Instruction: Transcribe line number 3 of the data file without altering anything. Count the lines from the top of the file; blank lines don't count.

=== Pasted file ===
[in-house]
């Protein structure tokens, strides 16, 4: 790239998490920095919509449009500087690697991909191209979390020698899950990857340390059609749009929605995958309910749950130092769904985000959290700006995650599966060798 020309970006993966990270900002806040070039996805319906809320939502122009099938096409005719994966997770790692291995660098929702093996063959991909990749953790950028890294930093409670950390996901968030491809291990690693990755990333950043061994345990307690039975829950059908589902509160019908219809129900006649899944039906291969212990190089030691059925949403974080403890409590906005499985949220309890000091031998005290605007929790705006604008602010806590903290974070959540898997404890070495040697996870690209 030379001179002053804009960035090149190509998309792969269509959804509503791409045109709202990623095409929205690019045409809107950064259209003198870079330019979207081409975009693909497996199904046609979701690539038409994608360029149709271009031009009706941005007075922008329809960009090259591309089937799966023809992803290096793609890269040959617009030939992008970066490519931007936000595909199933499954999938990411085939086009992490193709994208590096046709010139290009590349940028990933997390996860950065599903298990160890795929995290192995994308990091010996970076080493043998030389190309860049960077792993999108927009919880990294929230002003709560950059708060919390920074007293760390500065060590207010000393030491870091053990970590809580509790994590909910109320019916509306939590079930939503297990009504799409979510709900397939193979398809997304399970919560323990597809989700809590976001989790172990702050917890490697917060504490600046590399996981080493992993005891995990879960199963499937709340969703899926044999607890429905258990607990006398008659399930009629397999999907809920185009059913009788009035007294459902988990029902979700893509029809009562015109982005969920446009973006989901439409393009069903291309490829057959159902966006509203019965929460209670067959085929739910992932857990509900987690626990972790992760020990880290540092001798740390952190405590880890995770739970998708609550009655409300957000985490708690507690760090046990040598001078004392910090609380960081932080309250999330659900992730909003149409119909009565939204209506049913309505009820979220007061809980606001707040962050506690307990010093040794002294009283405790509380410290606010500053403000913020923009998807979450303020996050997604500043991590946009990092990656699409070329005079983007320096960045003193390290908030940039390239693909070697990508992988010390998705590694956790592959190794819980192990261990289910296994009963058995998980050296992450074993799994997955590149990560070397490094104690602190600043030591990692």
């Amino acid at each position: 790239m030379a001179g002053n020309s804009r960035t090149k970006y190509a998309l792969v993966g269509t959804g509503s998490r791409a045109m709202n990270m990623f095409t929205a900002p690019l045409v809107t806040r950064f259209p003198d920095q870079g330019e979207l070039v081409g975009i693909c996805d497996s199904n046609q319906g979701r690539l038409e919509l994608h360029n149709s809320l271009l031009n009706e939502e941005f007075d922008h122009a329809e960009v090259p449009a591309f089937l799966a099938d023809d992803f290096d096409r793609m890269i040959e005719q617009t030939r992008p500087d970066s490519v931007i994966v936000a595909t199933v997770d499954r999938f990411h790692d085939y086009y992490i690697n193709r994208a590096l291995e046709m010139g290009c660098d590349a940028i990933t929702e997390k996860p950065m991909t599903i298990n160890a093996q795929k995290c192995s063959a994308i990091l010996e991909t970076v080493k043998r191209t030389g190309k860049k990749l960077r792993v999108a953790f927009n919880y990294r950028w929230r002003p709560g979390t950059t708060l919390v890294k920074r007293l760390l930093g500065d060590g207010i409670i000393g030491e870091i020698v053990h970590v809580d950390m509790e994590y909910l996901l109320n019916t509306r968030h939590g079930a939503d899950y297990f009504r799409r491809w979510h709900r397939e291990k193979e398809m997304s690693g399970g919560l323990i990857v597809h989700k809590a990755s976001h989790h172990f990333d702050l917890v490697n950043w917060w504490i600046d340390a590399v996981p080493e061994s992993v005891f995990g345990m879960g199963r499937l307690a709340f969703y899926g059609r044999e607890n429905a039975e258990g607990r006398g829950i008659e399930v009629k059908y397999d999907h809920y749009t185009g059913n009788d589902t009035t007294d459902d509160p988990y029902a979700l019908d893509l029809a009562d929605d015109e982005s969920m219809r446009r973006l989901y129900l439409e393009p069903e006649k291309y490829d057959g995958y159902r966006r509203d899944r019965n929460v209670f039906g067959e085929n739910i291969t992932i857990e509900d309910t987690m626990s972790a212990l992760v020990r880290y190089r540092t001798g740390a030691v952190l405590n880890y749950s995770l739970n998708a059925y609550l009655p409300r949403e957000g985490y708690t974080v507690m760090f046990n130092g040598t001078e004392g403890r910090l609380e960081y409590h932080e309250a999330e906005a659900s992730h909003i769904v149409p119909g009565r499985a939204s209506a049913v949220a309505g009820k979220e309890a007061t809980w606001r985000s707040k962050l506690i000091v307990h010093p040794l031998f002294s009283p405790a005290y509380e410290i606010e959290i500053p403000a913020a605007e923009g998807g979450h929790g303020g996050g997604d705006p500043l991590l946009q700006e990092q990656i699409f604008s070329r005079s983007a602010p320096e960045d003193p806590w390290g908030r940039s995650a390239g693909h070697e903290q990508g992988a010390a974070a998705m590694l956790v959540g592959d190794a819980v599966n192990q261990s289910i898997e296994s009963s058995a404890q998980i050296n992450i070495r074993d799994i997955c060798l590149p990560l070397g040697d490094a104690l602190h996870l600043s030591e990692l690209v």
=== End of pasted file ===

């Amino acid at each position: 790239m030379a001179g002053n020309s804009r960035t090149k970006y190509a998309l792969v993966g269509t959804g509503s998490r791409a045109m709202n990270m990623f095409t929205a900002p690019l045409v809107t806040r950064f259209p003198d920095q870079g330019e979207l070039v081409g975009i693909c996805d497996s199904n046609q319906g979701r690539l038409e919509l994608h360029n149709s809320l271009l031009n009706e939502e941005f007075d922008h122009a329809e960009v090259p449009a591309f089937l799966a099938d023809d992803f290096d096409r793609m890269i040959e005719q617009t030939r992008p500087d970066s490519v931007i994966v936000a595909t199933v997770d499954r999938f990411h790692d085939y086009y992490i690697n193709r994208a590096l291995e046709m010139g290009c660098d590349a940028i990933t929702e997390k996860p950065m991909t599903i298990n160890a093996q795929k995290c192995s063959a994308i990091l010996e991909t970076v080493k043998r191209t030389g190309k860049k990749l960077r792993v999108a953790f927009n919880y990294r950028w929230r002003p709560g979390t950059t708060l919390v890294k920074r007293l760390l930093g500065d060590g207010i409670i000393g030491e870091i020698v053990h970590v809580d950390m509790e994590y909910l996901l109320n019916t509306r968030h939590g079930a939503d899950y297990f009504r799409r491809w979510h709900r397939e291990k193979e398809m997304s690693g399970g919560l323990i990857v597809h989700k809590a990755s976001h989790h172990f990333d702050l917890v490697n950043w917060w504490i600046d340390a590399v996981p080493e061994s992993v005891f995990g345990m879960g199963r499937l307690a709340f969703y899926g059609r044999e607890n429905a039975e258990g607990r006398g829950i008659e399930v009629k059908y397999d999907h809920y749009t185009g059913n009788d589902t009035t007294d459902d509160p988990y029902a979700l019908d893509l029809a009562d929605d015109e982005s969920m219809r446009r973006l989901y129900l439409e393009p069903e006649k291309y490829d057959g995958y159902r966006r509203d899944r019965n929460v209670f039906g067959e085929n739910i291969t992932i857990e509900d309910t987690m626990s972790a212990l992760v020990r880290y190089r540092t001798g740390a030691v952190l405590n880890y749950s995770l739970n998708a059925y609550l009655p409300r949403e957000g985490y708690t974080v507690m760090f046990n130092g040598t001078e004392g403890r910090l609380e960081y409590h932080e309250a999330e906005a659900s992730h909003i769904v149409p119909g009565r499985a939204s209506a049913v949220a309505g009820k979220e309890a007061t809980w606001r985000s707040k962050l506690i000091v307990h010093p040794l031998f002294s009283p405790a005290y509380e410290i606010e959290i500053p403000a913020a605007e923009g998807g979450h929790g303020g996050g997604d705006p500043l991590l946009q700006e990092q990656i699409f604008s070329r005079s983007a602010p320096e960045d003193p806590w390290g908030r940039s995650a390239g693909h070697e903290q990508g992988a010390a974070a998705m590694l956790v959540g592959d190794a819980v599966n192990q261990s289910i898997e296994s009963s058995a404890q998980i050296n992450i070495r074993d799994i997955c060798l590149p990560l070397g040697d490094a104690l602190h996870l600043s030591e990692l690209v």